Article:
Monday, April 20, 2009

How do you make identical triplets?

Prior to my first ultrasound with the girls, I had never heard of identical triplets. That doctor's appointment was quite shocking all around but trying to understand the dynamics of identical triplets was interesting to say the least. I should note that I had always had an odd fascination with identical twins so it's quite ironic that I ended up with identical triplets.

Identical triplets are formed when an egg splits (creating identical twins) and then one of those "twins" splits again. Rich and I have always been curious as to which of the girls was created from that second split. I believe that Anna was from the second split. Partly because my doctor told us that with egg splitting, birth defects are quite common. Although, of all the other identical triplets I've come across on the internet, there are no birth defects. That's what Anna's condition was labeled as. "Birth defect. " I remember breathing a sigh of relief when the doctor who analyzed the ultrasound told us that she had a birth defect. I thought, "Birth defect? It's not life threatening? I can handle a birth defect."

So we've concluded that Anna and Emily (Babies B and C) are from the second split. They weighed exactly the same at birth. Allie (Baby A) weighed slightly more. Maybe someday in the future, scientists will have created a DNA test that can determine how identical triplets were formed - which baby resulted from what split. It's interesting because lately I've noticed Anna using her left hand a lot more. Sets of mirror image twins have a lefty and a righty.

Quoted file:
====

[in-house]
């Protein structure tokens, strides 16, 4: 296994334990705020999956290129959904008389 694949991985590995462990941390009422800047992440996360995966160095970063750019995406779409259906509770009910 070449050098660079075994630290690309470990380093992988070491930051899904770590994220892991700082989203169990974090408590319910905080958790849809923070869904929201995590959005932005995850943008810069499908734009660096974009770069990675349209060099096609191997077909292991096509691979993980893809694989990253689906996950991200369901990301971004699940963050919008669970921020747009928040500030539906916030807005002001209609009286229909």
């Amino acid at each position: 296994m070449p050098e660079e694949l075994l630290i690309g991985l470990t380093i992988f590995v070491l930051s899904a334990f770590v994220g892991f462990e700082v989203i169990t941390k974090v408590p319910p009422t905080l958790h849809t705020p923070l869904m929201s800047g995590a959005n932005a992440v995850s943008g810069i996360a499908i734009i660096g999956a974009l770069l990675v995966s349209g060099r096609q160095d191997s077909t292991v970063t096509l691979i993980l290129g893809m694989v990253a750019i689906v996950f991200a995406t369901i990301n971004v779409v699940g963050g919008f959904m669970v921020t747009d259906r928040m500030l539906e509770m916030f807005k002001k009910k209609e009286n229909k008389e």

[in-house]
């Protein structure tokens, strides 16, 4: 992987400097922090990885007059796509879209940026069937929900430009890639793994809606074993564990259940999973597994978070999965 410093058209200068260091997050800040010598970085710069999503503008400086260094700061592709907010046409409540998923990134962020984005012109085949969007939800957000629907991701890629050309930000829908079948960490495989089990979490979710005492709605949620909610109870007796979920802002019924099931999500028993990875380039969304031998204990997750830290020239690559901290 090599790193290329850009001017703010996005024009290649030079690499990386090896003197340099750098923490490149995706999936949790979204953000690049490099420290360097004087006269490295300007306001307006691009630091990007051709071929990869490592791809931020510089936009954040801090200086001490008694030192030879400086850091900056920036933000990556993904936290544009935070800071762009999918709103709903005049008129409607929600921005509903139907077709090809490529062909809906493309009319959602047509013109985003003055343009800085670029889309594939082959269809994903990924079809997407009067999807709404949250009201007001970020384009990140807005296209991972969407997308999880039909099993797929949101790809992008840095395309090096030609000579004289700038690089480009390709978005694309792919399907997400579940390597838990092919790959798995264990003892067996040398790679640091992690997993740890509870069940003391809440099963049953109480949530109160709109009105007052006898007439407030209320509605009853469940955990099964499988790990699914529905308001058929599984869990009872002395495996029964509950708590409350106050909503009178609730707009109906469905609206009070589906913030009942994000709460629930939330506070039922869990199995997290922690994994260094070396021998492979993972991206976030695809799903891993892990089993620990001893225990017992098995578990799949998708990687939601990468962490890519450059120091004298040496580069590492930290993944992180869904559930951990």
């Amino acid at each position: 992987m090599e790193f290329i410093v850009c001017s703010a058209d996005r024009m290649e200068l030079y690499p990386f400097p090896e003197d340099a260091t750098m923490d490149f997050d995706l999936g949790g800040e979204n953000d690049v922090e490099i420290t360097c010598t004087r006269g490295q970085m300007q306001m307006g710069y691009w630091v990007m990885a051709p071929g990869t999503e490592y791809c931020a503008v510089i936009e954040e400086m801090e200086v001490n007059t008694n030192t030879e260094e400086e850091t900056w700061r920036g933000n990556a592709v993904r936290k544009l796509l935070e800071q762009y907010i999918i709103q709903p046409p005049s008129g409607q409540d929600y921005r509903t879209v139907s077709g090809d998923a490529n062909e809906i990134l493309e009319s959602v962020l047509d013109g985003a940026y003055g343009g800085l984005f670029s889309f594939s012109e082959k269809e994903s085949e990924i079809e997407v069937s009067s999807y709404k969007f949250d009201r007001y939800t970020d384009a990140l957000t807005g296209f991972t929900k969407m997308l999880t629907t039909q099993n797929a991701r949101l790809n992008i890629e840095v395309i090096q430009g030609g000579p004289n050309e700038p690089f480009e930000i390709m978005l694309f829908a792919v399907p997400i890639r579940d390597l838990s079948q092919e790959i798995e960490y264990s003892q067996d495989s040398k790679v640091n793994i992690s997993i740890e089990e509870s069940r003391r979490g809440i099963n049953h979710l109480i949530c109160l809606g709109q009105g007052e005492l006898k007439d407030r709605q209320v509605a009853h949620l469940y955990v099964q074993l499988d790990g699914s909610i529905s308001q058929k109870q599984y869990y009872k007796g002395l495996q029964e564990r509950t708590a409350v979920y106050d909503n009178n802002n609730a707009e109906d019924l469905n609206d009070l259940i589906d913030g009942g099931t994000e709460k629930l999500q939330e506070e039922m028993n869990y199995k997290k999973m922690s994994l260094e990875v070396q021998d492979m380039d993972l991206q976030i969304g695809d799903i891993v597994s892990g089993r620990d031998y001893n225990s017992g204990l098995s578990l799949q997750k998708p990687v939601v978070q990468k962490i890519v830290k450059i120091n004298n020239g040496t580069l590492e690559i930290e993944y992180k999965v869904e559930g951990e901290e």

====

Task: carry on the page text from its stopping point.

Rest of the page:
And I have to add that of the billion comments I've received, only one stranger actually understood how identical triplets happen. She said, "You sure have weak eggs, girl!"

10 comments:

His Mom said...

Weak eggs? No way. Who else can turn one egg into three? ;)

I learned something tonight! I knew how id twins worked, but never thought about the triplets! I know a family (in a roundabout way) with identical quads. Talk about splitting eggs!

Triplethefunplus2 said...

I have always wondered which of my boys came second. Since you said that about the "birth defects" I guess I can conclude that Dylan came second, since he was born with one kidney? He was smaller at birth also...I find it all fascinating as well!

4 Little Men and Girly Twins said...

it's an absolute miracle! I am still amazed that we have ID twins. God is so great!

Britt

Hope's Mama said...

No no, you have super eggs!!

Helen said...

Interesting about the "birth defect" thing! I never heard that!

I didn't know identical triplets existed either and that's often what I tell people when they say "I didn't know that was possible!".

Emily and Drew said...

My sister is having identical twins (original due date of Oct 20th) and she thought I was crazy when I told her that she must have a weak egg. Then she talked to the Dr. One point for little sister knowing something she didn't.

I love reading about your girls, especially Emily since we share a name. I have a 20 month old son and he says "Hi Girls" whenever he catches me reading your blog.

kdliberty said...

That split makes sense. Identical multiples are more at risk for birth defect but usually it is cardiac. (However,there is a well known set of twins conjoined at the head were one of them has bad spina bifida.) My theory about why they are more at risk for birth defects is the egg doesn't split evenly. By the way, the Dionne quints were identical!

Sarah said...

Love the comments, everyone!

Pam said...

yeah, i have my theories about mine too. i think linus was the half that didn't split again, mostly because the membrane between oliver and miles was the thinnest one, the ones they couldn't find the membrane between until 23 weeks.

Meluch+3 said...

I always wonder which slit each of mine are from. It's nice to know I'm not the only one who spends time wondering!